Who cares about that? Just focus on the spiritual life. There's no value to physical fitness or bodily training. That's not what he says.

He says, no, there is some value there. It's good. Take care of yourself. I mean elsewhere he tells Timothy, hey, have a little bit of wine to settle your stomach. Take care of yourself. Take care of your body, Timothy.

And in the church today people need to hear that. Take care of your body because it's a gift that God has given to you. At the same time, right, he says, but be sure that you're training yourself in godliness. Make sure that you're not neglecting that. And when people focus on physical fitness and bodily training and they're devoted to that but they don't exercise themselves in godliness, well then that would be quite disordered.

That would be a problem because Paul seems to indicate that one actually has more value than the other. Why? Because training in godliness is a value in every way as it holds promise for the present life and also for the life to come. And so take care of yourself. Think about your diet.

Think about, you know, physical exercise, those things. Don't just abuse your body or neglect to care for yourself. It's something that God has given to you. And use your body as an instrument to serve the Lord.

I love this. Sometimes we think of our bodies as spiritual liabilities. It keeps me from the spiritual life. We should view our bodies not as spiritual liabilities but as spiritual instruments. The apostle Paul in Romans chapter 6 talks about presenting our bodies, every member of our body, as an instrument to God for righteousness. And so our bodies are brought into the service of the Lord. And God help us to do that.

Weak as they are, riddled with pain and sickness as they may be, God help us to use our bodies for your glory and our good and help us to take care of them, you know, to take that seriously but also to take very seriously this call to exercise in godliness. And so, Bill, I know that you have a pretty legit exercise regimen on your bike, riding around. Is that right? Well, there you go.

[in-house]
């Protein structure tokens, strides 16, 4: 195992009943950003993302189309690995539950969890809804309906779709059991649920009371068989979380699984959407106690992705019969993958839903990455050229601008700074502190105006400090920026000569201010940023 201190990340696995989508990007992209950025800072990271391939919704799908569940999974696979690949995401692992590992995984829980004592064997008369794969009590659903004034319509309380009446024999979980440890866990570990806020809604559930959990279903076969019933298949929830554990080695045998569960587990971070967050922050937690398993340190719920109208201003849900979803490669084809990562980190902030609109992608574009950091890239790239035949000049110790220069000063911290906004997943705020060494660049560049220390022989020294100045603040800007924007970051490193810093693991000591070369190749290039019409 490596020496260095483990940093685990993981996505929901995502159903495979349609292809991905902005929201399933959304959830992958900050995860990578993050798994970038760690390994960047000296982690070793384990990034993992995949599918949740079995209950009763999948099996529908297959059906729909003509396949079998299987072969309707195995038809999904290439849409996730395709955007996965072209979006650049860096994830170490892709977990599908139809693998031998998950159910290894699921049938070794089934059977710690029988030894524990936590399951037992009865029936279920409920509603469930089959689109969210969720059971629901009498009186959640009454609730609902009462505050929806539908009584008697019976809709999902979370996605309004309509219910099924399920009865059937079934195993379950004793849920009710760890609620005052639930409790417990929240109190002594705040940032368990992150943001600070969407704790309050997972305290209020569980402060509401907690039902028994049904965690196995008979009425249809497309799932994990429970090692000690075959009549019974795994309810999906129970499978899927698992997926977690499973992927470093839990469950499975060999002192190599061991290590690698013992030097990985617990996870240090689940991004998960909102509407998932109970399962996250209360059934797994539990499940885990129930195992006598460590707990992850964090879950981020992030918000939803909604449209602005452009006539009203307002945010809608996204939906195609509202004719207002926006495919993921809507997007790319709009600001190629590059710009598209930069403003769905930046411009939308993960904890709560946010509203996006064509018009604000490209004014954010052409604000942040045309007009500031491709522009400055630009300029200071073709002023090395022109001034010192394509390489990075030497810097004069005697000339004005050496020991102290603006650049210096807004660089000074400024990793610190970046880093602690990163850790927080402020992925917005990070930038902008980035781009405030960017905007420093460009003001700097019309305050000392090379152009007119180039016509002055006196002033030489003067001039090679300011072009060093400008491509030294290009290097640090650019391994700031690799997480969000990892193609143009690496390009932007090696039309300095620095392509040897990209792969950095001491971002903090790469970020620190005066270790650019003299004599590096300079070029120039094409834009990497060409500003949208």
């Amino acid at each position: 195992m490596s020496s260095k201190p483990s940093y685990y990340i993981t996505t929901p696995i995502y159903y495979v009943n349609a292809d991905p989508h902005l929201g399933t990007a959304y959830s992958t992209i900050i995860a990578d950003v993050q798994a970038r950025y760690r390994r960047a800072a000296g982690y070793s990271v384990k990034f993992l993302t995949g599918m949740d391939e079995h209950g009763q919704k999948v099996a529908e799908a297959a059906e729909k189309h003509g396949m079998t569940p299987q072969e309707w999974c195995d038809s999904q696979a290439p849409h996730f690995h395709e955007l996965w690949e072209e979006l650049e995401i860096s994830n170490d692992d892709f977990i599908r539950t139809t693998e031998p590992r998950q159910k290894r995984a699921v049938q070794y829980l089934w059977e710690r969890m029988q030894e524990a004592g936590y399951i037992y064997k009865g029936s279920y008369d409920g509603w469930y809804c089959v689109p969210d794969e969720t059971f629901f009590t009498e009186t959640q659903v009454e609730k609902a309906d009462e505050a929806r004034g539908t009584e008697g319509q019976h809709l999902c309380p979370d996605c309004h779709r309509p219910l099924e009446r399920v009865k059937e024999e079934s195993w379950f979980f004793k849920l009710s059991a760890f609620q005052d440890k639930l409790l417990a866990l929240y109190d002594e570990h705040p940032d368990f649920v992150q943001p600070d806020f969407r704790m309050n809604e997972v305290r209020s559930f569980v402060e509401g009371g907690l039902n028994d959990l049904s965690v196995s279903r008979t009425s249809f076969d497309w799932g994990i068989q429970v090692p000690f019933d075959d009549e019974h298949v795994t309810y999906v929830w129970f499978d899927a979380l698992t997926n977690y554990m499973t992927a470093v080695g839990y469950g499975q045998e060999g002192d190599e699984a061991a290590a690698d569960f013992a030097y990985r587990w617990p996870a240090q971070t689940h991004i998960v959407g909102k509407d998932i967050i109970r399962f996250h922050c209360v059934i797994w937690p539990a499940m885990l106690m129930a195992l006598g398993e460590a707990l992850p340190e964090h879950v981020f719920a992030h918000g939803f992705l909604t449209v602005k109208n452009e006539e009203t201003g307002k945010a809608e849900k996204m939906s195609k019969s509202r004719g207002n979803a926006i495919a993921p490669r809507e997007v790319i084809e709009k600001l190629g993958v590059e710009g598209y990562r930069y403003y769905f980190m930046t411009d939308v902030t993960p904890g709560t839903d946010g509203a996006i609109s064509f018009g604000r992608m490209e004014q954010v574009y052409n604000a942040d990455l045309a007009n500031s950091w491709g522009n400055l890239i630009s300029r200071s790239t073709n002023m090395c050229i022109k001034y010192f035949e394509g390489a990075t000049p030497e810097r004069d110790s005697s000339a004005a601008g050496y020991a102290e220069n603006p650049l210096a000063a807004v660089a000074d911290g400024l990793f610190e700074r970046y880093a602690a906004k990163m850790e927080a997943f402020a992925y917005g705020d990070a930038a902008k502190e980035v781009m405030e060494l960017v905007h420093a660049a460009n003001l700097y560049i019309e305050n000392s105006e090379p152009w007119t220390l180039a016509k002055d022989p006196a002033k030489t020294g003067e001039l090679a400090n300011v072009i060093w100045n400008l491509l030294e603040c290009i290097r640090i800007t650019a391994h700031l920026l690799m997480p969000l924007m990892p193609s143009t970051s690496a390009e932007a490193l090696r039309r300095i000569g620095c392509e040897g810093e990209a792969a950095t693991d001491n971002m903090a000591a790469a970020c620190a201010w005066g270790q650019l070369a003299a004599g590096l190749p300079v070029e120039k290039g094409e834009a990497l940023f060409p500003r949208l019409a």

I think that's a good routine. Yeah, probably don't try to mix the two because I feel like that could actually be hazardous. And you're probably not going to be focused very much if you're trying to run and read the Bible at the same time. Although I know a lot of people who will listen to Christian podcasts or Christian music or even scripture like on their iPhone or whatever while they're exercising and that can be beneficial too.

So maybe consider that as well. Hey, once again, brothers and sisters, thank you so much for listening to The Core. May God help each of us to take his word seriously and to grow in the grace and knowledge of the Lord Jesus Christ. The Lord be with you and bless you. Thanks for listening to Core Christianity. To request your copy of today's special offer, go to corechristianity.com forward slash radio, or you can call us at 1-833-843-2673. That's 833-THE-CORE. When you contact us, let us know how we can be praying for you. And be sure to join us next time as we explore the truth of God's word together.
Whisper: medium.en / 2023-12-26 14:28:51 / 2023-12-26 14:39:13 / 10